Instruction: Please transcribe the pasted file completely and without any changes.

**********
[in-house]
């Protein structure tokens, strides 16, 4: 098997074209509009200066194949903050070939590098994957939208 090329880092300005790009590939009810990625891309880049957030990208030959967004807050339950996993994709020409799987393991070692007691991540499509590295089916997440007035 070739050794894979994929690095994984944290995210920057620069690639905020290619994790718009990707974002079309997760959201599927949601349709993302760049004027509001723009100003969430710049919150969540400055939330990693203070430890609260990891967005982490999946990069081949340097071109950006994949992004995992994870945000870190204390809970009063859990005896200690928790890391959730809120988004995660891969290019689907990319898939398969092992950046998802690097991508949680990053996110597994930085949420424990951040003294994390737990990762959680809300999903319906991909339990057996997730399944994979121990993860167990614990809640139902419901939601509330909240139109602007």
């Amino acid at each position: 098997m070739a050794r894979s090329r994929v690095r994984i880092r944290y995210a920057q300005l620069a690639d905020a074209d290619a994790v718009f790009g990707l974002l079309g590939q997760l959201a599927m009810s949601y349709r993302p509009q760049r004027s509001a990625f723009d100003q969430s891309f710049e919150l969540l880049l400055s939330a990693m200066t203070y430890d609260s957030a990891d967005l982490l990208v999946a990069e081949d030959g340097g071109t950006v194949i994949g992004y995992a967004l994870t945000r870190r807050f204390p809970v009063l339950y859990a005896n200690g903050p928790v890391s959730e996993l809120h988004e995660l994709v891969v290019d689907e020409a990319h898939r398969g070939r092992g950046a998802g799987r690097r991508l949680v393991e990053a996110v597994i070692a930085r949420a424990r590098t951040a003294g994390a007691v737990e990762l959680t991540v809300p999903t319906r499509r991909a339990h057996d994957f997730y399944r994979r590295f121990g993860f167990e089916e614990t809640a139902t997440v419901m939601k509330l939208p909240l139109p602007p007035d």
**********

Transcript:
[in-house]
């Protein structure tokens, strides 16, 4: 098997074209509009200066194949903050070939590098994957939208 090329880092300005790009590939009810990625891309880049957030990208030959967004807050339950996993994709020409799987393991070692007691991540499509590295089916997440007035 070739050794894979994929690095994984944290995210920057620069690639905020290619994790718009990707974002079309997760959201599927949601349709993302760049004027509001723009100003969430710049919150969540400055939330990693203070430890609260990891967005982490999946990069081949340097071109950006994949992004995992994870945000870190204390809970009063859990005896200690928790890391959730809120988004995660891969290019689907990319898939398969092992950046998802690097991508949680990053996110597994930085949420424990951040003294994390737990990762959680809300999903319906991909339990057996997730399944994979121990993860167990614990809640139902419901939601509330909240139109602007």
């Amino acid at each position: 098997m070739a050794r894979s090329r994929v690095r994984i880092r944290y995210a920057q300005l620069a690639d905020a074209d290619a994790v718009f790009g990707l974002l079309g590939q997760l959201a599927m009810s949601y349709r993302p509009q760049r004027s509001a990625f723009d100003q969430s891309f710049e919150l969540l880049l400055s939330a990693m200066t203070y430890d609260s957030a990891d967005l982490l990208v999946a990069e081949d030959g340097g071109t950006v194949i994949g992004y995992a967004l994870t945000r870190r807050f204390p809970v009063l339950y859990a005896n200690g903050p928790v890391s959730e996993l809120h988004e995660l994709v891969v290019d689907e020409a990319h898939r398969g070939r092992g950046a998802g799987r690097r991508l949680v393991e990053a996110v597994i070692a930085r949420a424990r590098t951040a003294g994390a007691v737990e990762l959680t991540v809300p999903t319906r499509r991909a339990h057996d994957f997730y399944r994979r590295f121990g993860f167990e089916e614990t809640a139902t997440v419901m939601k509330l939208p909240l139109p602007p007035d």